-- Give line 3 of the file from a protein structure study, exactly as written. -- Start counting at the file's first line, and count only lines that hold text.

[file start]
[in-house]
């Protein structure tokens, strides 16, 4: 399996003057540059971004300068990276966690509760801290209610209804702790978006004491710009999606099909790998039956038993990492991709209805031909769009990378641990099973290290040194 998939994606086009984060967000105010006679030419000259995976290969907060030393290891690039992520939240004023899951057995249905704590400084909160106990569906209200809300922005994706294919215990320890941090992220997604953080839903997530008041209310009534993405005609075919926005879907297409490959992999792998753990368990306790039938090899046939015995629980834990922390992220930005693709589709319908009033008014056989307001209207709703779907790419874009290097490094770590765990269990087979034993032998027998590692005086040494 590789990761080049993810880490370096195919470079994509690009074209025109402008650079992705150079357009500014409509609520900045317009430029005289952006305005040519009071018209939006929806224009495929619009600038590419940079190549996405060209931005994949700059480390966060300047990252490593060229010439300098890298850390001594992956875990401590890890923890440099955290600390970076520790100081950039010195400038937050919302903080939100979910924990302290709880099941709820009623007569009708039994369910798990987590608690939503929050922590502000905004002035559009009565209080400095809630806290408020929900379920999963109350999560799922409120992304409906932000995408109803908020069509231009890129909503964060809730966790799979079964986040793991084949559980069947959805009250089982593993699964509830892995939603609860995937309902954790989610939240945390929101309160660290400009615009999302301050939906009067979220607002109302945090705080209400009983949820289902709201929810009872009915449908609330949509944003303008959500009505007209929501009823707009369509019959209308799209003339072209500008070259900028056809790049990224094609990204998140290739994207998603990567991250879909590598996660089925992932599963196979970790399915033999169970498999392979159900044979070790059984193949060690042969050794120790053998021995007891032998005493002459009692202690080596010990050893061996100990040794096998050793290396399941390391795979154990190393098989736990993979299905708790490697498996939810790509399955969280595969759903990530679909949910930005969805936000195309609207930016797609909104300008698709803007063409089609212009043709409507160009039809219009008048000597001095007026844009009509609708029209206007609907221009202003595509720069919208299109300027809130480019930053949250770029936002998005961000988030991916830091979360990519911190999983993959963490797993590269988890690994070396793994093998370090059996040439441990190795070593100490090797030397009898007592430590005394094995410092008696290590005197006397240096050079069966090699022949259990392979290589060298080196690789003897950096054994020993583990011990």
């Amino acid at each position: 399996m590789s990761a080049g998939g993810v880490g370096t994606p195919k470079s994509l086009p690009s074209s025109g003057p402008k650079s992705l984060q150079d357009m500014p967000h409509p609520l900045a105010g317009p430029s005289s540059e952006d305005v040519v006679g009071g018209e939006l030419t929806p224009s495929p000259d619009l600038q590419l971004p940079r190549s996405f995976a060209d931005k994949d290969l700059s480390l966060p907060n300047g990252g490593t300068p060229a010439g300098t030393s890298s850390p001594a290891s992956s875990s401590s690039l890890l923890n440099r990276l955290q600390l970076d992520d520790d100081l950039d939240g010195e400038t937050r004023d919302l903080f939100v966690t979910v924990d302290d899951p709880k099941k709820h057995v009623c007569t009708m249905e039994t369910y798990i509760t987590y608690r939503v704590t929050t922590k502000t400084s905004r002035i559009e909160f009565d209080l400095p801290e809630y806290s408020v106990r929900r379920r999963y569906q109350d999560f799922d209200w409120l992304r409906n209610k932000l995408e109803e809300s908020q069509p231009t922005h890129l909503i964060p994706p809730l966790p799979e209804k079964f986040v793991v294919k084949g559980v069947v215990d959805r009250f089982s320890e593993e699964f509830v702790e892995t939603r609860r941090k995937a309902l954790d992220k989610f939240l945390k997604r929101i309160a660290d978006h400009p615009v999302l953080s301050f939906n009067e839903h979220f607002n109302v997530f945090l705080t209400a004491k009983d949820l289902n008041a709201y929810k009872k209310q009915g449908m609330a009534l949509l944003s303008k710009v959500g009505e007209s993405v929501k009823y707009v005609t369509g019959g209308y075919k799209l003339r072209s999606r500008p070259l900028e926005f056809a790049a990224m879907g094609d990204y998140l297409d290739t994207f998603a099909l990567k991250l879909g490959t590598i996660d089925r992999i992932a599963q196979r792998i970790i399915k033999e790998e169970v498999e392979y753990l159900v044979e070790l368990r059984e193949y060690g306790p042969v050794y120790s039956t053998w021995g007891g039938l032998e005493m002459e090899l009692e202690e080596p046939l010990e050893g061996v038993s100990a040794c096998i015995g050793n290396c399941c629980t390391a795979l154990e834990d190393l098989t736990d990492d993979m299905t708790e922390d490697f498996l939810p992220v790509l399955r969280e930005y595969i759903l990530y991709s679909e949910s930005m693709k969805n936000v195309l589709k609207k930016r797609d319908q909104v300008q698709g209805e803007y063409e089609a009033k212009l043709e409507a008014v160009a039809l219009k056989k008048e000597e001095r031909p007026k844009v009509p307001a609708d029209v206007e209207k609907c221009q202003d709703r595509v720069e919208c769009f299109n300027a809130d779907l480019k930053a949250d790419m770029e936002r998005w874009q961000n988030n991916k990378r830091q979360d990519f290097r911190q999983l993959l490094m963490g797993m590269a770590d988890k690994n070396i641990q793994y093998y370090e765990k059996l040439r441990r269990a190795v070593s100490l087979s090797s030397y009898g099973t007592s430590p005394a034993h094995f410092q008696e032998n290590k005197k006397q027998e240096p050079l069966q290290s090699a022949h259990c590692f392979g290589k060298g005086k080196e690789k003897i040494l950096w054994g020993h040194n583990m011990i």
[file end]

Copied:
């Amino acid at each position: 399996m590789s990761a080049g998939g993810v880490g370096t994606p195919k470079s994509l086009p690009s074209s025109g003057p402008k650079s992705l984060q150079d357009m500014p967000h409509p609520l900045a105010g317009p430029s005289s540059e952006d305005v040519v006679g009071g018209e939006l030419t929806p224009s495929p000259d619009l600038q590419l971004p940079r190549s996405f995976a060209d931005k994949d290969l700059s480390l966060p907060n300047g990252g490593t300068p060229a010439g300098t030393s890298s850390p001594a290891s992956s875990s401590s690039l890890l923890n440099r990276l955290q600390l970076d992520d520790d100081l950039d939240g010195e400038t937050r004023d919302l903080f939100v966690t979910v924990d302290d899951p709880k099941k709820h057995v009623c007569t009708m249905e039994t369910y798990i509760t987590y608690r939503v704590t929050t922590k502000t400084s905004r002035i559009e909160f009565d209080l400095p801290e809630y806290s408020v106990r929900r379920r999963y569906q109350d999560f799922d209200w409120l992304r409906n209610k932000l995408e109803e809300s908020q069509p231009t922005h890129l909503i964060p994706p809730l966790p799979e209804k079964f986040v793991v294919k084949g559980v069947v215990d959805r009250f089982s320890e593993e699964f509830v702790e892995t939603r609860r941090k995937a309902l954790d992220k989610f939240l945390k997604r929101i309160a660290d978006h400009p615009v999302l953080s301050f939906n009067e839903h979220f607002n109302v997530f945090l705080t209400a004491k009983d949820l289902n008041a709201y929810k009872k209310q009915g449908m609330a009534l949509l944003s303008k710009v959500g009505e007209s993405v929501k009823y707009v005609t369509g019959g209308y075919k799209l003339r072209s999606r500008p070259l900028e926005f056809a790049a990224m879907g094609d990204y998140l297409d290739t994207f998603a099909l990567k991250l879909g490959t590598i996660d089925r992999i992932a599963q196979r792998i970790i399915k033999e790998e169970v498999e392979y753990l159900v044979e070790l368990r059984e193949y060690g306790p042969v050794y120790s039956t053998w021995g007891g039938l032998e005493m002459e090899l009692e202690e080596p046939l010990e050893g061996v038993s100990a040794c096998i015995g050793n290396c399941c629980t390391a795979l154990e834990d190393l098989t736990d990492d993979m299905t708790e922390d490697f498996l939810p992220v790509l399955r969280e930005y595969i759903l990530y991709s679909e949910s930005m693709k969805n936000v195309l589709k609207k930016r797609d319908q909104v300008q698709g209805e803007y063409e089609a009033k212009l043709e409507a008014v160009a039809l219009k056989k008048e000597e001095r031909p007026k844009v009509p307001a609708d029209v206007e209207k609907c221009q202003d709703r595509v720069e919208c769009f299109n300027a809130d779907l480019k930053a949250d790419m770029e936002r998005w874009q961000n988030n991916k990378r830091q979360d990519f290097r911190q999983l993959l490094m963490g797993m590269a770590d988890k690994n070396i641990q793994y093998y370090e765990k059996l040439r441990r269990a190795v070593s100490l087979s090797s030397y009898g099973t007592s430590p005394a034993h094995f410092q008696e032998n290590k005197k006397q027998e240096p050079l069966q290290s090699a022949h259990c590692f392979g290589k060298g005086k080196e690789k003897i040494l950096w054994g020993h040194n583990m011990i």